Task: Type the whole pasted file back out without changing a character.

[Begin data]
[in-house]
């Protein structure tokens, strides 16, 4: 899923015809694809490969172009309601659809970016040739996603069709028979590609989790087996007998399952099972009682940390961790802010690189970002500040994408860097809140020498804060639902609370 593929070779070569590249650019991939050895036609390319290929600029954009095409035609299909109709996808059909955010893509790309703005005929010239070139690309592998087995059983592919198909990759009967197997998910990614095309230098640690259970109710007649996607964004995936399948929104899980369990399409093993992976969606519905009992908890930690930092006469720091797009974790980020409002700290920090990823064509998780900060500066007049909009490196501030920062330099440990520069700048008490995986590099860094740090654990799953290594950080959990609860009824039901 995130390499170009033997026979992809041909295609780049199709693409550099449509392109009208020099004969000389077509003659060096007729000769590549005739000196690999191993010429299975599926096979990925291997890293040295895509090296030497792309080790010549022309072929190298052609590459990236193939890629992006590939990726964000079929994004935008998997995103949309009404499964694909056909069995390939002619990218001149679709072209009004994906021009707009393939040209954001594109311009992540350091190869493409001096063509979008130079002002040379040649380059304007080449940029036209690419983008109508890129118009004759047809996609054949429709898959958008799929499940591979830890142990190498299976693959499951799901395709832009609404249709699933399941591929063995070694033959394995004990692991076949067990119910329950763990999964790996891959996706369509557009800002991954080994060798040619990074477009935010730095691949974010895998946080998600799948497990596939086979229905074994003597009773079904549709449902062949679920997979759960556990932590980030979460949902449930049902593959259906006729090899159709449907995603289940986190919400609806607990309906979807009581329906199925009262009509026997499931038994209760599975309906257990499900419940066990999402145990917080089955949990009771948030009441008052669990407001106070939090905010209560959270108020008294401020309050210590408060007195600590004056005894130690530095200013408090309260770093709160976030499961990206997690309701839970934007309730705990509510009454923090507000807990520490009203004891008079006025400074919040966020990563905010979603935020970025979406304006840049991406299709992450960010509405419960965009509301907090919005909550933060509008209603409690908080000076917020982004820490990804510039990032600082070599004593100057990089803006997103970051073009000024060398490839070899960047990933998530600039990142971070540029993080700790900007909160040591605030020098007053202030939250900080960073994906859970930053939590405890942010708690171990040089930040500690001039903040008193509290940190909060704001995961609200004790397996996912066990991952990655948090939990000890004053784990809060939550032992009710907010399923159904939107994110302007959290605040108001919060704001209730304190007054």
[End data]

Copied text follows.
[in-house]
């Protein structure tokens, strides 16, 4: 899923015809694809490969172009309601659809970016040739996603069709028979590609989790087996007998399952099972009682940390961790802010690189970002500040994408860097809140020498804060639902609370 593929070779070569590249650019991939050895036609390319290929600029954009095409035609299909109709996808059909955010893509790309703005005929010239070139690309592998087995059983592919198909990759009967197997998910990614095309230098640690259970109710007649996607964004995936399948929104899980369990399409093993992976969606519905009992908890930690930092006469720091797009974790980020409002700290920090990823064509998780900060500066007049909009490196501030920062330099440990520069700048008490995986590099860094740090654990799953290594950080959990609860009824039901 995130390499170009033997026979992809041909295609780049199709693409550099449509392109009208020099004969000389077509003659060096007729000769590549005739000196690999191993010429299975599926096979990925291997890293040295895509090296030497792309080790010549022309072929190298052609590459990236193939890629992006590939990726964000079929994004935008998997995103949309009404499964694909056909069995390939002619990218001149679709072209009004994906021009707009393939040209954001594109311009992540350091190869493409001096063509979008130079002002040379040649380059304007080449940029036209690419983008109508890129118009004759047809996609054949429709898959958008799929499940591979830890142990190498299976693959499951799901395709832009609404249709699933399941591929063995070694033959394995004990692991076949067990119910329950763990999964790996891959996706369509557009800002991954080994060798040619990074477009935010730095691949974010895998946080998600799948497990596939086979229905074994003597009773079904549709449902062949679920997979759960556990932590980030979460949902449930049902593959259906006729090899159709449907995603289940986190919400609806607990309906979807009581329906199925009262009509026997499931038994209760599975309906257990499900419940066990999402145990917080089955949990009771948030009441008052669990407001106070939090905010209560959270108020008294401020309050210590408060007195600590004056005894130690530095200013408090309260770093709160976030499961990206997690309701839970934007309730705990509510009454923090507000807990520490009203004891008079006025400074919040966020990563905010979603935020970025979406304006840049991406299709992450960010509405419960965009509301907090919005909550933060509008209603409690908080000076917020982004820490990804510039990032600082070599004593100057990089803006997103970051073009000024060398490839070899960047990933998530600039990142971070540029993080700790900007909160040591605030020098007053202030939250900080960073994906859970930053939590405890942010708690171990040089930040500690001039903040008193509290940190909060704001995961609200004790397996996912066990991952990655948090939990000890004053784990809060939550032992009710907010399923159904939107994110302007959290605040108001919060704001209730304190007054």